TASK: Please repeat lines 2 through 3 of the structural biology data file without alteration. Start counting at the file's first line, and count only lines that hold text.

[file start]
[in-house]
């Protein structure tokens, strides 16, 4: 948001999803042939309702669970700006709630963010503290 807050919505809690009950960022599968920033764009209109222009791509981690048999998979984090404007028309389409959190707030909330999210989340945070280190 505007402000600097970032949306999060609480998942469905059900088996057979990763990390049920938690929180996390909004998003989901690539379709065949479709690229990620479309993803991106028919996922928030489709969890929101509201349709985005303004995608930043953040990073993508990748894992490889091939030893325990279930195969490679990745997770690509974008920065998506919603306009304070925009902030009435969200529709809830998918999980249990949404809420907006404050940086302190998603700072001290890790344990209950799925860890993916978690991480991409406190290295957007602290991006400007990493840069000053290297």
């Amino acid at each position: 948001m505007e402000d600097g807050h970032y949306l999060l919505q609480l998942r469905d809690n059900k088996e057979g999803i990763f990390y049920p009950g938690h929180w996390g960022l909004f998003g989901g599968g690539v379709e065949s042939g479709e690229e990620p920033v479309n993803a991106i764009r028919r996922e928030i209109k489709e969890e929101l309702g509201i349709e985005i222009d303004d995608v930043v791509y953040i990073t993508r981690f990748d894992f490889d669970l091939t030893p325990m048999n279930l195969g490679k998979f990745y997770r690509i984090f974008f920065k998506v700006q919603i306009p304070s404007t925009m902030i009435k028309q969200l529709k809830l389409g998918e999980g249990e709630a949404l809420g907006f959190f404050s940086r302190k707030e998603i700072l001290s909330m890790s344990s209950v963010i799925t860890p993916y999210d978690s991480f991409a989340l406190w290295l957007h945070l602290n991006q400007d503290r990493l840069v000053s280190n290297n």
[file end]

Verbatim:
């Protein structure tokens, strides 16, 4: 948001999803042939309702669970700006709630963010503290 807050919505809690009950960022599968920033764009209109222009791509981690048999998979984090404007028309389409959190707030909330999210989340945070280190 505007402000600097970032949306999060609480998942469905059900088996057979990763990390049920938690929180996390909004998003989901690539379709065949479709690229990620479309993803991106028919996922928030489709969890929101509201349709985005303004995608930043953040990073993508990748894992490889091939030893325990279930195969490679990745997770690509974008920065998506919603306009304070925009902030009435969200529709809830998918999980249990949404809420907006404050940086302190998603700072001290890790344990209950799925860890993916978690991480991409406190290295957007602290991006400007990493840069000053290297």
């Amino acid at each position: 948001m505007e402000d600097g807050h970032y949306l999060l919505q609480l998942r469905d809690n059900k088996e057979g999803i990763f990390y049920p009950g938690h929180w996390g960022l909004f998003g989901g599968g690539v379709e065949s042939g479709e690229e990620p920033v479309n993803a991106i764009r028919r996922e928030i209109k489709e969890e929101l309702g509201i349709e985005i222009d303004d995608v930043v791509y953040i990073t993508r981690f990748d894992f490889d669970l091939t030893p325990m048999n279930l195969g490679k998979f990745y997770r690509i984090f974008f920065k998506v700006q919603i306009p304070s404007t925009m902030i009435k028309q969200l529709k809830l389409g998918e999980g249990e709630a949404l809420g907006f959190f404050s940086r302190k707030e998603i700072l001290s909330m890790s344990s209950v963010i799925t860890p993916y999210d978690s991480f991409a989340l406190w290295l957007h945070l602290n991006q400007d503290r990493l840069v000053s280190n290297n």